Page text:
To save content items to your account,
please confirm that you agree to abide by our usage policies.
If this is the first time you use this feature, you will be asked to authorise Cambridge Core to connect with your account.
Find out more about saving content to .
To save content items to your Kindle, first ensure email@example.com
is added to your Approved Personal Document E-mail List under your Personal Document Settings
on the Manage Your Content and Devices page of your Amazon account. Then enter the ‘name’ part
of your Kindle email address below.
Find out more about saving to your Kindle.
Note you can select to save to either the @free.kindle.com or @kindle.com variations.
‘@free.kindle.com’ emails are free but can only be saved to your device when it is connected to wi-fi.
‘@kindle.com’ emails can be delivered even when you are not connected to wi-fi, but note that service fees apply.
Bismuth telluride have regained significant attention as a prototype of topological insulator. Thin films of high quality have been investigated as a basic platform for novel spintronic devices. Low mobility of bismuth and high desorption coefficient of telluride compose a scenario where growth parameters have drastic effects on structural and electronic properties of the films. Recently [J. Phys. Chem. C 2019, 123, 24818−24825], a detailed investigation has been performed on the dynamics of defects in epitaxial films of this material, revealing the impact of film/substrate lattice misfit on the films’ lateral coherence. Very small lattice misfit (<0.05%) are expected to have no influence on quality of epitaxial system with atomic layers weakly bonded to each other by van der Waals forces, contrarily to what was observed. In this work, we investigate the correlation between lattice misfit and size and morphology of the film crystalline domains. Three-dimensional reciprocal-space maps of film Bragg reflections obtained with synchrotron X-rays are used to visualize the spatial conformation of the crystallographic domains through film thickness, while atomic force microscopy images provide direct information of the domains morphology at the film surface.
The replacement of the strained Si channel in metal-oxide-semiconductor-field-effect-transistors (MOSFETs) with high electron mobility III-V compound semiconductors, particularly InGaAs, is being intensively investigated as an alternative to improve the drive current at low supply voltages in sub-10 nm CMOS applications. As device scaling continues, the reduction of the source and drain contact resistance becomes one of the most difficult challenges to fabricate highly scaled III-V-MOSFETs. In this article, we describe a self-aligned process based on selective molecular beam epitaxial regrowth of InxGa1-xAs (x=0-1) raised source/drain nanowire structures on etched recessed areas of a nanopatterned HfO2 template as a key element to integrate high mobility III-V materials with high-κ dielectrics in three-dimensional device architectures. The interaction of atomic H with the surface of the HfO2 nanopatterns has been investigated by using AFM, ToF-SIMS, and ARXPS. Selective growth has been observed for all values of x between 0 and 1. AFM results show that atomic H lowers the temperature process window for InxGa1-xAs selective growth. HRTEM images have revealed the conformality of the growth and the absence of nanotrench formation near the HfO2 mask edges. InxGa1-xAs alloys grown on H-treated HfO2 patterned substrates exhibit a higher uniformity in chemical composition and full strain relaxation for x≥0.5.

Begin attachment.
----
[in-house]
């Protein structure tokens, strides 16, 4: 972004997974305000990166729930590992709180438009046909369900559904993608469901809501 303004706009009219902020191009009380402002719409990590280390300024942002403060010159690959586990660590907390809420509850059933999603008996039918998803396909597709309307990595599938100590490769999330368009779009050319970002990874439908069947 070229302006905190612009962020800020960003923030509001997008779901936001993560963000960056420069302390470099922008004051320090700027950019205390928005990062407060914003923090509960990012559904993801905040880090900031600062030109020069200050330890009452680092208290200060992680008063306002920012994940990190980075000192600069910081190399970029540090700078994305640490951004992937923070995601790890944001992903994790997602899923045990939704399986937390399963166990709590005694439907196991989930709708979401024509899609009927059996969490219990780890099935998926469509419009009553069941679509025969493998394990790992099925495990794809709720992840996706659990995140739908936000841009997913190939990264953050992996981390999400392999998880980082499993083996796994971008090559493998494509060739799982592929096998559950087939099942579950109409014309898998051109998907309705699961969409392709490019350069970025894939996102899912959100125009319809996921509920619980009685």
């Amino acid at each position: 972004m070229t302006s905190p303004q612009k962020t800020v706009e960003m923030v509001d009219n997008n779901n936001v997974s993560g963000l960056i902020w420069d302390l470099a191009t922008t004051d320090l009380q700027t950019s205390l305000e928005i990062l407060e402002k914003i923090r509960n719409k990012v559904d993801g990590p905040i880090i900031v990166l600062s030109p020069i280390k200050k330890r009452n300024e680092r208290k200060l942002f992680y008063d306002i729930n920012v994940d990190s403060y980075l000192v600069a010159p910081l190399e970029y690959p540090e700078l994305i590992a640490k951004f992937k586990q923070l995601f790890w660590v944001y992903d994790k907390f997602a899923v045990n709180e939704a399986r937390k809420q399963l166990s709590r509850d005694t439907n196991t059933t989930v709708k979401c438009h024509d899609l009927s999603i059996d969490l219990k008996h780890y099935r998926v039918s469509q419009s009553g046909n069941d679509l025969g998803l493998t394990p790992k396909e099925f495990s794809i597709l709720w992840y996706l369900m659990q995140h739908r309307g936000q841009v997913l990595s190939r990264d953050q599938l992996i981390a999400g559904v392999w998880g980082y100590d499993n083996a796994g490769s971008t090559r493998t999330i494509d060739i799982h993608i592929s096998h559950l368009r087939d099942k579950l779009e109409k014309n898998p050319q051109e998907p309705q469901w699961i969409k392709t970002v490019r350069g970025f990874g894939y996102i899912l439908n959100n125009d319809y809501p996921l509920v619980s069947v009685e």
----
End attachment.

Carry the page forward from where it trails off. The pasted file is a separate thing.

The topological insulator/superconductor heterostructure is one of the most promising platforms to create and manipulate Majorana bound states. Here, we used molecular beam epitaxy to grow high-quality (Bi0.5Sb0.5)2Te3 films on Nb surfaces. To promote proper (Bi0.5Sb0.5)2Te3 film nucleation in the early growth stage, we developed a two-step growth method. Bi, Sb, and Te clusters were first evaporated at a low temperature of 180 °C, which is below the typical growth temperature and then annealed to form a crystalized passivation layer. Second, a standard (Bi0.5Sb0.5)2Te3 film was grown under the normal deposition temperature of 280 °C. We used reflection high-energy electron diffraction, high-resolution transmission electron microscopy, X-ray photoelectron spectroscopy, and X-ray diffraction to further characterize the (Bi0.5Sb0.5)2Te3 film and passivation layer quality. Finally, the top Nb film was laid down by magnetron sputtering at room temperature. The hetero-Nb/epitaxial (Bi0.5Sb0.5)2Te3/Nb stacks were further fabricated into micro-Josephson junctions and showed clear Josephson currents demonstrating an excellent material quality.
Ternary sulfides and selenides in the distorted-perovskite structure (“chalcogenide perovskites”) are predicted by theory to be semiconductors with band gap in the visible-to-infrared and may be useful for optical, electronic, and energy conversion technologies. Density functional theory can be used in combination with computational thermodynamics to predict the pressure-temperature phase diagrams for chalcogenide perovskites. We report results using the Strongly Constrained and Appropriately Normed (SCAN) and the rVV10 density functionals, and compare to previously-published results using the PBEsol functional. We highlight the windows of thermodynamic equilibrium between solid chalcogenide perovskites and the vapor phase at high temperature and very low pressure. These phase diagrams can guide adsorption-limited growth of ternary chalcogenides by molecular beam epitaxy (MBE).